5G is fundamentally flawed because the technology will struggle to deliver on the extravagant claims that have been made for it, and users won't pay for the capacity, even if it does.
Furthermore, cash-strapped mobile operators will struggle to afford the costs of rolling it out as revenue growth in the industry has plateaued as the market reaches saturation point.
That is the claim of mobile entrepreneur Professor William Webb, deputy chair at Cambridge Wireless, CEO of the Weightless SIG, and co-founder of cloud company Neul.
"Despite the clearly flawed case for 5G, it is not in the interests of any of the stakeholders to point this out because they all benefit from the interest, funding and potential that 5G promises," claims Webb.
He believes that the development of standards capable of delivering "consistent connectivity everywhere" would be more beneficial than "unnecessarily fast speeds in city centres".
Webb makes the claims in a new book, ‘The 5G Myth'.
"Current mobile data speeds are more than adequate for all foreseeable uses. Data growth is slowing and may plateau around 2027, with only around two-times growth occurring during the 5G era. With 5G predicated predominantly on higher speeds and also on its ability to deliver substantially enhanced data capabilities, this suggests 5G may not be targeting the right areas," he claims.
With demand for mobile data starting to plateau, network enhancements are being delivered via more antennas at the base station and in the device, many more small cells, or dense deployments in completely new frequency bands.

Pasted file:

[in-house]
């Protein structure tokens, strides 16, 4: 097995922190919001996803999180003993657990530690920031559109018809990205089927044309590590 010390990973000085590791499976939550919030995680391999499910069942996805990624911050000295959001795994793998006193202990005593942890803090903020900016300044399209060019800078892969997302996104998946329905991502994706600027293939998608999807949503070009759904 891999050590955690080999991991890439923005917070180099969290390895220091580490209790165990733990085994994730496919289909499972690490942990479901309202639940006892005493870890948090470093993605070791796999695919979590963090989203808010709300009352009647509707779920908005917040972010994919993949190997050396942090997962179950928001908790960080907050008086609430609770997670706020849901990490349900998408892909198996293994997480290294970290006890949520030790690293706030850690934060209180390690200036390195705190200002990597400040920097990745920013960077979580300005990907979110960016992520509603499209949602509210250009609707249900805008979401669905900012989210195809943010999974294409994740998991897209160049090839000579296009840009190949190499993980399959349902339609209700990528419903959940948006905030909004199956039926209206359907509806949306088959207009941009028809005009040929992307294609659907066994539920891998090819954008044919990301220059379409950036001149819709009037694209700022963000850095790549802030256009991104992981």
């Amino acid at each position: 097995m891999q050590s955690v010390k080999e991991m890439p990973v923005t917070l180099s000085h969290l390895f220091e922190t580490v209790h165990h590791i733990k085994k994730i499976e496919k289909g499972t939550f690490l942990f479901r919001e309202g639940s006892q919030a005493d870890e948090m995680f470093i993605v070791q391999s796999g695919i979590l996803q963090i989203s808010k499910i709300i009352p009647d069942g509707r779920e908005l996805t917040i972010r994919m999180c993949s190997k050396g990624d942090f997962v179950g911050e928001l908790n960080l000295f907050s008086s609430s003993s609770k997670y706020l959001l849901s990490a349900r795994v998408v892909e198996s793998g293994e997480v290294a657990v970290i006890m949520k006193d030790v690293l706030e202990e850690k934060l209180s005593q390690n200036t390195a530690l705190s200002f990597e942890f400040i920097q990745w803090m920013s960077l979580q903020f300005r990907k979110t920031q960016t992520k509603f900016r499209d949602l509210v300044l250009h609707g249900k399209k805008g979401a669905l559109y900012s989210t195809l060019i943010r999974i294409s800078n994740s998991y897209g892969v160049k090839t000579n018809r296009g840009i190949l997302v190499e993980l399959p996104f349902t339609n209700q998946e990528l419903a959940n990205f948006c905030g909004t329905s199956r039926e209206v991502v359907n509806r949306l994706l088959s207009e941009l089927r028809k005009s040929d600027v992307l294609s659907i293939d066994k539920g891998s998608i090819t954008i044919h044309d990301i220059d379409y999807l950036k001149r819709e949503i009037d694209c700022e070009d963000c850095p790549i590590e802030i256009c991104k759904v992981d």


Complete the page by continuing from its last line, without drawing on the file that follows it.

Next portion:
"The advent of 4G effectively provided a capacity enhancement of around two-and-a-half-times at very little extra cost. The same will not happen for 5G. Relatively low-cost capacity enhancements will likely provide less than two-times improvements. Going beyond this will come at a very high cost due to the very large number of additional small cells that will need to be deployed," he claims.
Furthermore, mobile networks aren't the money-spinners that they used to be, with companies struggling to maintain their historic profitability, with revenues depressed while investment needs to be maintained at relatively high levels. "The only rationale for mobile network operators to invest in new technology is to prevent subscriber churn to their competitors," suggests Webb.
"In practice, most visions can be adequately achieved with existing technology, such as evolved 4G, evolving Wi-Fi and emerging Internet of Things technologies," he concludes.
Webb was one of the youngest ever Fellows of the Royal Academy of Engineering, and is also a Fellow of the IEEE - the Institute of Electrical and Electronics Engineers. He is currently involved in the development of standards for wireless machine-to-machine communications.
He has published 14 books, more than 100 papers and has 18 patents to his name. He is also Visiting Professor at the 5G Innovation Centre at Surrey University, Southampton University and Trinity College, Dublin.
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